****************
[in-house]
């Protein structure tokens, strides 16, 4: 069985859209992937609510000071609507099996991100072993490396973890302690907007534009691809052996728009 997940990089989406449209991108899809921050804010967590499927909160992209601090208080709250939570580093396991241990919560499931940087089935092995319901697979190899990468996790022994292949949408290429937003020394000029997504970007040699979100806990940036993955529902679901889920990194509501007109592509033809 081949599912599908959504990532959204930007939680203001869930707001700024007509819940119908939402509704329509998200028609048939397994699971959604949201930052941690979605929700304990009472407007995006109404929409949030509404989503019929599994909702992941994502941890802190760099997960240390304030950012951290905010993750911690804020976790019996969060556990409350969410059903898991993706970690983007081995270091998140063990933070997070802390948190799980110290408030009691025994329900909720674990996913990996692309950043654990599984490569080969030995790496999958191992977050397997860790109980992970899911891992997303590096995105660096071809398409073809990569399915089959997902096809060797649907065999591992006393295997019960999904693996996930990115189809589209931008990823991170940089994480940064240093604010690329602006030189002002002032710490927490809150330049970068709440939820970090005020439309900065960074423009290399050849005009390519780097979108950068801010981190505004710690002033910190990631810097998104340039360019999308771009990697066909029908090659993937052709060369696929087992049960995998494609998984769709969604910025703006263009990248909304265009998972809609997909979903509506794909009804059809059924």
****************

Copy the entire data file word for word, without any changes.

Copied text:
[in-house]
């Protein structure tokens, strides 16, 4: 069985859209992937609510000071609507099996991100072993490396973890302690907007534009691809052996728009 997940990089989406449209991108899809921050804010967590499927909160992209601090208080709250939570580093396991241990919560499931940087089935092995319901697979190899990468996790022994292949949408290429937003020394000029997504970007040699979100806990940036993955529902679901889920990194509501007109592509033809 081949599912599908959504990532959204930007939680203001869930707001700024007509819940119908939402509704329509998200028609048939397994699971959604949201930052941690979605929700304990009472407007995006109404929409949030509404989503019929599994909702992941994502941890802190760099997960240390304030950012951290905010993750911690804020976790019996969060556990409350969410059903898991993706970690983007081995270091998140063990933070997070802390948190799980110290408030009691025994329900909720674990996913990996692309950043654990599984490569080969030995790496999958191992977050397997860790109980992970899911891992997303590096995105660096071809398409073809990569399915089959997902096809060797649907065999591992006393295997019960999904693996996930990115189809589209931008990823991170940089994480940064240093604010690329602006030189002002002032710490927490809150330049970068709440939820970090005020439309900065960074423009290399050849005009390519780097979108950068801010981190505004710690002033910190990631810097998104340039360019999308771009990697066909029908090659993937052709060369696929087992049960995998494609998984769709969604910025703006263009990248909304265009998972809609997909979903509506794909009804059809059924």